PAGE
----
This year for Easter, I pitched an idea of how we could tie-in the direction of our series we?re kicking off after Easter called ?Elephant in the Church? and bring that big idea into the Easter theme. I shared some ways that we could bring this theme to life within various elements of the service, how we?d promote it, and some main scriptures we could pull from. Our senior?pastor?was good to go with that direction. From there, I asked him a couple of questions like, ?What tone do you want the theme to have?? And, ?Anything specific you?d like to see within the Easter experience?”
I?m incredibly blessed to serve with Pastor Brian Bloye. He leads incredibly well and empowers our lead team and staff to lead their areas. Many churches across the country experience major conflict between the Senior Pastor/Creative Director role. There are always some tensions to manage here, but my role as Creative Arts Director is to fall under the authority of our pastor and support his vision. It?s really important to me that our?creative team enhances his vision, not drains it.[quote]It?s really important to me that our?creative team enhances our pastor’s?vision, not drains it.[/quote]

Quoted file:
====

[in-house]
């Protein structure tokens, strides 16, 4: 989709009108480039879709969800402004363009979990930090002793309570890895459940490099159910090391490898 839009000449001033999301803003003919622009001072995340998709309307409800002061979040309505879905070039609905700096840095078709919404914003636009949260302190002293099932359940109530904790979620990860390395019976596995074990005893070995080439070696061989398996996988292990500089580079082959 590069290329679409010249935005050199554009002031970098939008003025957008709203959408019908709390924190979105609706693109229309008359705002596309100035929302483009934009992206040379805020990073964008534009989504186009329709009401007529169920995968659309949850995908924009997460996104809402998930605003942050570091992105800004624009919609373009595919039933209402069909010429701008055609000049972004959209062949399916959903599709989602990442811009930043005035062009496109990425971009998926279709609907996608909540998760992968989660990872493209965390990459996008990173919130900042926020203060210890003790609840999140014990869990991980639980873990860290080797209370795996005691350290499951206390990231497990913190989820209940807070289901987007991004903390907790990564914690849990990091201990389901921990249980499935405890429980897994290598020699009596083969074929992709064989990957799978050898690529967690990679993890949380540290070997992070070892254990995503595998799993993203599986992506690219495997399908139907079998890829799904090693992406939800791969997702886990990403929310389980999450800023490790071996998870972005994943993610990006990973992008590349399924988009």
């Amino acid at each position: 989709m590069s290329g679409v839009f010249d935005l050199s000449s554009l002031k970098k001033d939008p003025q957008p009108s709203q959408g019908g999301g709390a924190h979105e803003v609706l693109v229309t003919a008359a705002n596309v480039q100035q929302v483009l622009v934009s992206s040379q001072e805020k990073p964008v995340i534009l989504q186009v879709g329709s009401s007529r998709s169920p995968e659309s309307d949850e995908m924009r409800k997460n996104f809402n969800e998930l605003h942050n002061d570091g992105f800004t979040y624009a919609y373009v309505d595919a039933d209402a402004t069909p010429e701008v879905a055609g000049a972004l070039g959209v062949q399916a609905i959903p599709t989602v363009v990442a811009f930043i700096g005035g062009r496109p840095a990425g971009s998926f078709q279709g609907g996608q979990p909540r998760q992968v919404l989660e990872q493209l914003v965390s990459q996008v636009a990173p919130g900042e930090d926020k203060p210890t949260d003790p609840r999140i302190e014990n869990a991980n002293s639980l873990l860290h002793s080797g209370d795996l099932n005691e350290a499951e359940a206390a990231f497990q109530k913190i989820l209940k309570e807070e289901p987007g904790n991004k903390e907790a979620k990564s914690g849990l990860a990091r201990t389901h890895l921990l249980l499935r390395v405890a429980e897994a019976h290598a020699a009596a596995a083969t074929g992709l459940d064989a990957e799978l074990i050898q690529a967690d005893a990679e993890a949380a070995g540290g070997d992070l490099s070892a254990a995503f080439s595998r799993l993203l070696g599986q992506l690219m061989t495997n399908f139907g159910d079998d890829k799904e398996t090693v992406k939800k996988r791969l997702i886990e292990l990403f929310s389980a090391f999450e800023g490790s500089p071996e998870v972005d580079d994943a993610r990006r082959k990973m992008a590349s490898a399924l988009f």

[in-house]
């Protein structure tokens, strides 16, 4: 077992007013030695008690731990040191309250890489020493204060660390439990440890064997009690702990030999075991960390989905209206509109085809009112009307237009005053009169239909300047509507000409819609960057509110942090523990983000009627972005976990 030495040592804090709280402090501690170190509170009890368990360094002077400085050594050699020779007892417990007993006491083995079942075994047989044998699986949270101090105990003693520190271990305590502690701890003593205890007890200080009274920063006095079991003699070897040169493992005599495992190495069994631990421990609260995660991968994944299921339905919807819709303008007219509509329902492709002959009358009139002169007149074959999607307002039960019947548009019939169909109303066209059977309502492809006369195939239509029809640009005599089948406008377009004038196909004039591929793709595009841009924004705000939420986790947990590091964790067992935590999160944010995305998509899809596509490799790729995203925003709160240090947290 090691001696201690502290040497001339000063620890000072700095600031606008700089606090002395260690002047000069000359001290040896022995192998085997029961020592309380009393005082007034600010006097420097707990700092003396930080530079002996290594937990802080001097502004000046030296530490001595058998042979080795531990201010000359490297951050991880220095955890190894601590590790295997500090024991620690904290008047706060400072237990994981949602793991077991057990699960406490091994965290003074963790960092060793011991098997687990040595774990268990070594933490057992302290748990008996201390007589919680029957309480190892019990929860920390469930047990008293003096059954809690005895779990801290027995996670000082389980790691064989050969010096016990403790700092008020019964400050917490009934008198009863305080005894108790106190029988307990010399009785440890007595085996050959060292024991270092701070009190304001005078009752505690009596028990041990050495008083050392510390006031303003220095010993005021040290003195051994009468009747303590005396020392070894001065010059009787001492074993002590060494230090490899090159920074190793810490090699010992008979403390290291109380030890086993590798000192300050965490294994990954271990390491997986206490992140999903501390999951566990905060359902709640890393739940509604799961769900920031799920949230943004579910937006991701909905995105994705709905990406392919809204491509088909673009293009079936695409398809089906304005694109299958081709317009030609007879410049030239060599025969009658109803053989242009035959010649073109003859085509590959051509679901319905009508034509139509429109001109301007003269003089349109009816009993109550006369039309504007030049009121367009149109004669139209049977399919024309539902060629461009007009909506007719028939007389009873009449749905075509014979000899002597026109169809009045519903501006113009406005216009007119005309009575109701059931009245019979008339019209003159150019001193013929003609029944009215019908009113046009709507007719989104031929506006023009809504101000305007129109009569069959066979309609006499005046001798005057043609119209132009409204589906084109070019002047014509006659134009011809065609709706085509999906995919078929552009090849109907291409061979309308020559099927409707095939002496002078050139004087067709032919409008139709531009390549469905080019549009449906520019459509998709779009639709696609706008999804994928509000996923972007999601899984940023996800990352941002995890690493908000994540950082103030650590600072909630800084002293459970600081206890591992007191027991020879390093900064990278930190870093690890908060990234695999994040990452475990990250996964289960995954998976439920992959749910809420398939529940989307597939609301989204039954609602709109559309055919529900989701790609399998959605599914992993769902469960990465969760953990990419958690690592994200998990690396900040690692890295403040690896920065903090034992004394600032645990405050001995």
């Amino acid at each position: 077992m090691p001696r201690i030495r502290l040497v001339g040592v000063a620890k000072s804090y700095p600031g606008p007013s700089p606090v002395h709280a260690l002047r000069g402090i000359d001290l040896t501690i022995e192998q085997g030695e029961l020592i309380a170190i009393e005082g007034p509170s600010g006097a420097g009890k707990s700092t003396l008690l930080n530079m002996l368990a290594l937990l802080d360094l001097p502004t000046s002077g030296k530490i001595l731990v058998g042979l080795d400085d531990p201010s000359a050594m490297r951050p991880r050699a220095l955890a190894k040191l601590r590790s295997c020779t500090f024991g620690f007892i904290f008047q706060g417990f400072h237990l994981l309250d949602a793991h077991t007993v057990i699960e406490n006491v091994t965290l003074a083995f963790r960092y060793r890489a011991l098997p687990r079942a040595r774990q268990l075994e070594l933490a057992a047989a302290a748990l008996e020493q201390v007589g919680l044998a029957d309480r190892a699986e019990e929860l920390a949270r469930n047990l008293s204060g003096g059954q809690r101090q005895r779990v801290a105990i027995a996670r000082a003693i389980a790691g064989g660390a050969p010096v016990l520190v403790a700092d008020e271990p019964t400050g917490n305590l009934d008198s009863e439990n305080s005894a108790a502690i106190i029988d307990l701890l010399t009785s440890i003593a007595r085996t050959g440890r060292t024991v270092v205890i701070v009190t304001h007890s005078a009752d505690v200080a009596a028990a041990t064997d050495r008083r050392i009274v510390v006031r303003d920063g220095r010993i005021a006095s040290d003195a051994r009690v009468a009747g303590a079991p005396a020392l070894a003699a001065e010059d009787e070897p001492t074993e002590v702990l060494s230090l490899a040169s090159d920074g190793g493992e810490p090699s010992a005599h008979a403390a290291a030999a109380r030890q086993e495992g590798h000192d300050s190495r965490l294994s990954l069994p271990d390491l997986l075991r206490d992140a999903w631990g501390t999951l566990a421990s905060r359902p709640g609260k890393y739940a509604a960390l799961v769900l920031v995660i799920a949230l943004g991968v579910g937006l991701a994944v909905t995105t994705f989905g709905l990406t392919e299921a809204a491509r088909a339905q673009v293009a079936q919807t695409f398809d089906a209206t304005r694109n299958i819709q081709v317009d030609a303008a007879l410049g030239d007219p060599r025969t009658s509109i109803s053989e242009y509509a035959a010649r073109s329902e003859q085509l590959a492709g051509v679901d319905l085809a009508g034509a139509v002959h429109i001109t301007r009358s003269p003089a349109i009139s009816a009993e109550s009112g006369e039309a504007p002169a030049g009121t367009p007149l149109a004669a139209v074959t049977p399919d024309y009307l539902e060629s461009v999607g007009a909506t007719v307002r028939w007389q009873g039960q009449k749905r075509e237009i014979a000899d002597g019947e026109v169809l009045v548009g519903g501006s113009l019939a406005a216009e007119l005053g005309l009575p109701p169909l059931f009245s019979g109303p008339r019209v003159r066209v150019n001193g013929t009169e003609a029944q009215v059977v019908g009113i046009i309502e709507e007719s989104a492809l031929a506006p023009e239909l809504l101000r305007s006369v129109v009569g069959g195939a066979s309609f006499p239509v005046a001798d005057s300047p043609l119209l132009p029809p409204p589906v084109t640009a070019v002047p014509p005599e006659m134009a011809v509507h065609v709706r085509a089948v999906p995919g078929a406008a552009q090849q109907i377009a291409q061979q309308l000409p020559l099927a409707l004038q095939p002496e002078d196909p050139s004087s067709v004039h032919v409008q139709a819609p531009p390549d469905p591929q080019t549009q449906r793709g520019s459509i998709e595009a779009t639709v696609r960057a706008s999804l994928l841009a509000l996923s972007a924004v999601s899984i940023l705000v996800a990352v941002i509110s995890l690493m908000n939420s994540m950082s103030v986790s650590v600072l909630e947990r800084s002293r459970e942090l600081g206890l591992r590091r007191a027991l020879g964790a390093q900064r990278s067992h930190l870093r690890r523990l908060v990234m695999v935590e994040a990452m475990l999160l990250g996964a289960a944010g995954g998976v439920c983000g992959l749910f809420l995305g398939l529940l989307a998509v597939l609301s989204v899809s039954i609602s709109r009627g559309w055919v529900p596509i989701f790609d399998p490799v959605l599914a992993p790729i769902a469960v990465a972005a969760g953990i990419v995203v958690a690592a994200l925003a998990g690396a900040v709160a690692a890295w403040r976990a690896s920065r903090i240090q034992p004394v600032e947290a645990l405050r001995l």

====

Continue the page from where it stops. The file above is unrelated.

For series and service planning, once I know we are heading the same direction, our pastor really entrusts our team to creatively bring it to life and does not micromanage the process.
How are you building buzz and awareness for Easter?
We?re using a lot of our regular communication channels like stage announcements, promo videos, invite cards, social media, and posters around the community.
Ultimately, we are putting our energy around two things: (1) Equipping our core audience to share with their circles of influence, and (2) creating intrigue and anticipation around the theme that we?re kicking off.
The week after Easter, we are kicking off a series called ?Elephant in the Church?. Throughout the life of the church at large, there have been a lot of things that aren?t talked about. It?s time that we talk about the ?elephants? and create conversation around issues that are often avoided by churches.